A cultural crossroads in the city
The Charles Theatre is a mainstay of the Charles North neighborhood. (Baltimore Sun photo by Monica Lopossay / December 9, 2008)
So it's no surprise that the neighborhood, an eclectic mix of galleries, brownstones and theaters near Penn Station, is drawing residents who enjoy art and entertainment.
"It's a lot of fun here," says Tim Reed, a 26-year-old resident and booster who was among the first tenants in the renovated Railway Express building. "It's quirky - a great Baltimore neighborhood."
Charles North is roughly bounded by Interstate 83 on the south, Hargrove Alley to the east, 22nd Street to the north, and Falls Road to the west. It is part of the Station North Arts and Entertainment District.
That designation comes with tax incentives for artists who produce and sell their work in galleries in the neighborhood.
The nearby Maryland Institute College of Art and several theaters, including the Charles Theatre and the Everyman Theatre, also influence Charles North's artistic reputation.
"It's really a happening place," says Andrew Kreinik, a Realtor with City Life Realty.
In October, city officials announced a goal of transforming the district into a $1 billion "cultural crossroads" for Baltimore. The plans include expanding Penn Station with a hotel and shopping arcade, building residential towers for college students and professionals, redeveloping of historic landmarks such as the Parkway Theater, North Avenue Market and former Chesapeake Restaurant building, and creating a park along the Jones Falls Valley.
"It builds on the momentum we have going," says David Beilenberg, executive director of Station North Arts and Entertainment Inc.
Because of the current economic slump, it could take several years for the pace of the projects to pick up and for new construction to begin on vacant parcels, Beilenberg and others involved in the area's development say.But when it does, they say Charles North could be Baltimore's next hot neighborhood.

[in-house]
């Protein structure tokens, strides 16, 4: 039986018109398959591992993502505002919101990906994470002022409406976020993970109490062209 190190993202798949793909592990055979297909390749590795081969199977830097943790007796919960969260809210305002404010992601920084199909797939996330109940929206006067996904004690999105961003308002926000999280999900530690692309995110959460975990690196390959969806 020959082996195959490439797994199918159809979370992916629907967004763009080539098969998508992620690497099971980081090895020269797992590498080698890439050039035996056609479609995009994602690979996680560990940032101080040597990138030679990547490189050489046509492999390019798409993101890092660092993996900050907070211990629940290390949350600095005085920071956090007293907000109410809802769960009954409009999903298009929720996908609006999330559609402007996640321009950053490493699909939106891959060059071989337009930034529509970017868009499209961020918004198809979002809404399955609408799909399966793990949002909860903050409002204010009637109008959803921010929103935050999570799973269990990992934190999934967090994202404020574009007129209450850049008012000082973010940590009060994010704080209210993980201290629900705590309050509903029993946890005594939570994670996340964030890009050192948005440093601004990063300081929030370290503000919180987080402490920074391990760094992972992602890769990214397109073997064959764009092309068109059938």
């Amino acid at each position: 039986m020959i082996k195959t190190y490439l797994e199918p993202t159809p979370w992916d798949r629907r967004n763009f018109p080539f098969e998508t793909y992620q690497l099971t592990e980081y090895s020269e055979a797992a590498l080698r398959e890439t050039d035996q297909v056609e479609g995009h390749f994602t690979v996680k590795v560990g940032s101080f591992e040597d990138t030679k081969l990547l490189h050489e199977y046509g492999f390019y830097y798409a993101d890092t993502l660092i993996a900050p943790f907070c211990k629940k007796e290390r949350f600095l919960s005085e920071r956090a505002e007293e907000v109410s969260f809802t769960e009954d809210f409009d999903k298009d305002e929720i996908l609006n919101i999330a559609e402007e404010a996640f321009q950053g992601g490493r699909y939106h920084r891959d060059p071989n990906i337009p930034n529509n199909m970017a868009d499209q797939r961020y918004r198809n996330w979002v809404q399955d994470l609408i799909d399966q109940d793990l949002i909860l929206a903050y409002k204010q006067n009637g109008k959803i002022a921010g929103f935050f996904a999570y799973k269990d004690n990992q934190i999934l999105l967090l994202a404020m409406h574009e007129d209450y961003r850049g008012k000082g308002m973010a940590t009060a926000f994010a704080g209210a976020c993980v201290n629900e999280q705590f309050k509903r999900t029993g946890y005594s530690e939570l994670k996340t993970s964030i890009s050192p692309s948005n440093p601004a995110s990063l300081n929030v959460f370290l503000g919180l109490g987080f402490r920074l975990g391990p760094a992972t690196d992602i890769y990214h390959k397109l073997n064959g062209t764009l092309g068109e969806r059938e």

"This area just has to take off," says the Rev. Dale W. Dusman, a pastor at St. Mark's Lutheran Church and president of the Charles North Community Association. "There's a lot of potential."
Housing stock Large, Victorian rowhouses are typical of the Charles North neighborhood. Some have been divided into multiple units. The prices of houses currently on the market range from $149,000 to $510,000.
A four-story brownstone with four bedroom suites, four and a half bathrooms, Sub-zero stainless appliances, granite kitchen counters, a theater room, a Trex deck and two parking spaces is listed for $439,900.
An 1800 rowhouse with four-bedrooms and two bathrooms and parking that needs renovations is listed for $235,000.
The neighborhood also has rental properties, including Railway Express Lofts, a former parcel post office at 1501 St. Paul St. near Penn Station that was renovated into a $19 million apartment complex last year.
Rowhouses in the 1600 block of Latrobe St. have been rehabbed for artists to live and work in. Two of 11 are currently available for rent, or to rent with an option to buy. East-West Properties Inc. plans to renovate two other rowhouses as part of the project.
The Station North Townhome community, with both rental and for-sale properties, is just outside the Charles North boundaries on North Calvert Street.
Schools Baltimore's first public Montessori charter school opened at the former Mildred Monroe Elementary building in August. Students range in age from 3 to 9 years old. The school is full, with a waiting list.
Traditional public schools in the area include Dallas F. Nicholas Sr. Elementary, which has met Adequate Yearly Progress, or AYP, requirements, a tool used to track academic progress.